The decision to leave your country, especially when you leave for political or ideological reasons, can be gut-wrenching. My parents made that decision for me when they left Iran in my early adolescence. Unlike some Iranians forced to flee, my parents were not members of a persecuted religious minority. Nor were they high-profile political activists at immediate risk of arrest. But as people who had demonstrated against the Shah’s dictatorship, and had hoped that the 1979 revolution would bring democracy and social justice to Iran, witnessing their country plunge into authoritarianism and turn into a theocracy was more than they could bear. It was like the country they knew and hoped for no longer existed. Add to that the fact that, in September 1980, Saddam Hussein ordered the invasion of Iran, igniting a cruel war that would last eight years, and my parents felt that the best option for them, my two sisters and me was to build a future elsewhere. It was a decision that tormented them as they made it, and continued to occupy their thoughts for years after emigration.
Earlier this summer, Ghoncheh Ghavami stood outside Tehran's majestic Azadi (freedom) stadium, wearing a white scarf and holding up a placard.
With Hassan Rouhani promising a more moderate stance in Iran, she wanted to enter the stadium alongside male fans, hoping that the Islamic republic's ban on women attending big sporting events would finally be over.
In a matter of one week in the U.S. and Iran, authorities have made decisions that restrain women's right to control their bodies. On Monday, the U.S. Supreme Court voted in favor of permitting family companies to deny employees insurance coverage for contraception in the name of religious freedom. Whereas, Iranian MPs ratified a bill last week which in case of becoming a law criminalizes any act that promotes or employs birth control tools and methods.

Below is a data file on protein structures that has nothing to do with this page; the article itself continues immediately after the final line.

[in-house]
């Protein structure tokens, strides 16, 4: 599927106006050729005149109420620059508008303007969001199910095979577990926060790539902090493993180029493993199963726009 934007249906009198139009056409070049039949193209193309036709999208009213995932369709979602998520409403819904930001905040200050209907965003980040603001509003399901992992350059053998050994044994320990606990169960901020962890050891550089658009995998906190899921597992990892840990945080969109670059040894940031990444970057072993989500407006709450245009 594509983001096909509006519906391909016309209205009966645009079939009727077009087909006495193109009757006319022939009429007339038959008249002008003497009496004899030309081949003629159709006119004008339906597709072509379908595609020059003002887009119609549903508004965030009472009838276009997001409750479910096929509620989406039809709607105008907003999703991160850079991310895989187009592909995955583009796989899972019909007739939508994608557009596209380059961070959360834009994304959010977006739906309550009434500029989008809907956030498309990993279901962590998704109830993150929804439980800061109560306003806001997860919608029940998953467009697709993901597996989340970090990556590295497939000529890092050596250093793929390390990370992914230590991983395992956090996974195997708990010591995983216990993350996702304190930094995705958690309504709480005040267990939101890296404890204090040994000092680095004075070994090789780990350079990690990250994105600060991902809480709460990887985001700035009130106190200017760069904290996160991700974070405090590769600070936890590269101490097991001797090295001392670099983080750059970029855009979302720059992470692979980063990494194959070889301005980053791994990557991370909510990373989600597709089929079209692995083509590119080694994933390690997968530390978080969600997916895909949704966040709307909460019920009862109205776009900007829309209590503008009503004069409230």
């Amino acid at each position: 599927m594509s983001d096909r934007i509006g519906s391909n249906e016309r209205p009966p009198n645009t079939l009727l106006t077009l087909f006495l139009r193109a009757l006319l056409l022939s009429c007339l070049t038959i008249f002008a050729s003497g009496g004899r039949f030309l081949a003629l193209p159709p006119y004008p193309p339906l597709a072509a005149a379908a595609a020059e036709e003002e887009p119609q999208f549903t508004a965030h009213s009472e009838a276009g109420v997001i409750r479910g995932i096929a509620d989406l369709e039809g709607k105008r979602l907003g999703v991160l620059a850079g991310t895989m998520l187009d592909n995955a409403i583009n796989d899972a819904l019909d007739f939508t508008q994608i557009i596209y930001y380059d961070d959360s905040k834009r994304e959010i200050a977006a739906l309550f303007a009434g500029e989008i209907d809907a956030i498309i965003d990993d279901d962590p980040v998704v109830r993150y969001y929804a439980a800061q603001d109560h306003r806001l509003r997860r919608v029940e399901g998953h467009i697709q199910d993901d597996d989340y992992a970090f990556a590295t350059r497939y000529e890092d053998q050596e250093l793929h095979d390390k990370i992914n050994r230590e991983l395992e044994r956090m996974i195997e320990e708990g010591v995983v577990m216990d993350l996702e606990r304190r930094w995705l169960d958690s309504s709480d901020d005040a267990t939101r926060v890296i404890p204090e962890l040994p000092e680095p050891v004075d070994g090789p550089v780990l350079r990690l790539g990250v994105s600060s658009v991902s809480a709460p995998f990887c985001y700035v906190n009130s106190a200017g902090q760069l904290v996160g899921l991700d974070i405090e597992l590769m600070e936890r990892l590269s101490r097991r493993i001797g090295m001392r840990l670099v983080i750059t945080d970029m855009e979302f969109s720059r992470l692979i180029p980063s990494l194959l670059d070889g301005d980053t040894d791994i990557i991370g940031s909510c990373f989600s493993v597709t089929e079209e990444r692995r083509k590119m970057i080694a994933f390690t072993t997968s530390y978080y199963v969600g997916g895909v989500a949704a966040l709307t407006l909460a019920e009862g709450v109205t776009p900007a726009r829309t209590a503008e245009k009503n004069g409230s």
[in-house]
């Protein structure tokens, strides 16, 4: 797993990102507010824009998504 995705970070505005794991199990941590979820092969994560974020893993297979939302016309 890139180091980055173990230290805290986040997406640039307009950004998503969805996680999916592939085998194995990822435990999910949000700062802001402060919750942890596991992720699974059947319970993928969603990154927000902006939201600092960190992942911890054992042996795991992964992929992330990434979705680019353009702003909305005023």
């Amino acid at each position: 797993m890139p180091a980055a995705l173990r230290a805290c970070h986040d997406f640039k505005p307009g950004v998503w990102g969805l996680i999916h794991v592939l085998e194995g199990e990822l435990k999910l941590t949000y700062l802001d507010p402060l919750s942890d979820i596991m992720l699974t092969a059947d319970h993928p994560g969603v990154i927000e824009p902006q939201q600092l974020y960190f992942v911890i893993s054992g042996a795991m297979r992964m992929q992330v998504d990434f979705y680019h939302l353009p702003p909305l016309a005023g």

Iranian women aren't allowed to enter national stadiums or gather with men to watch sport in public. But many have defied the authorities during the World Cup, cheering on their team in local restaurants. Claire Cohen reports.
Justice for Iran (JFI) – May 14, 2014 | After more than a quarter of a century of struggle to raise awareness about the plight of their loved ones, Mothers of Khavaran receive the 2014 Gwangju Prize for Human Rights.
TEHRAN, Iran—When Shadi Amin was growing up in pre-revolutionary Iran, she began experiencing sexual feelings toward other girls. “I thought there was something wrong with me,” she says. “I thought, maybe I should change something.” By “something,” Amin was referring not to her identity or lifestyle, but to her gender. “If I was that young girl living in Iran today, I would have considered having a sex change operation,” even though she has never identified with being male.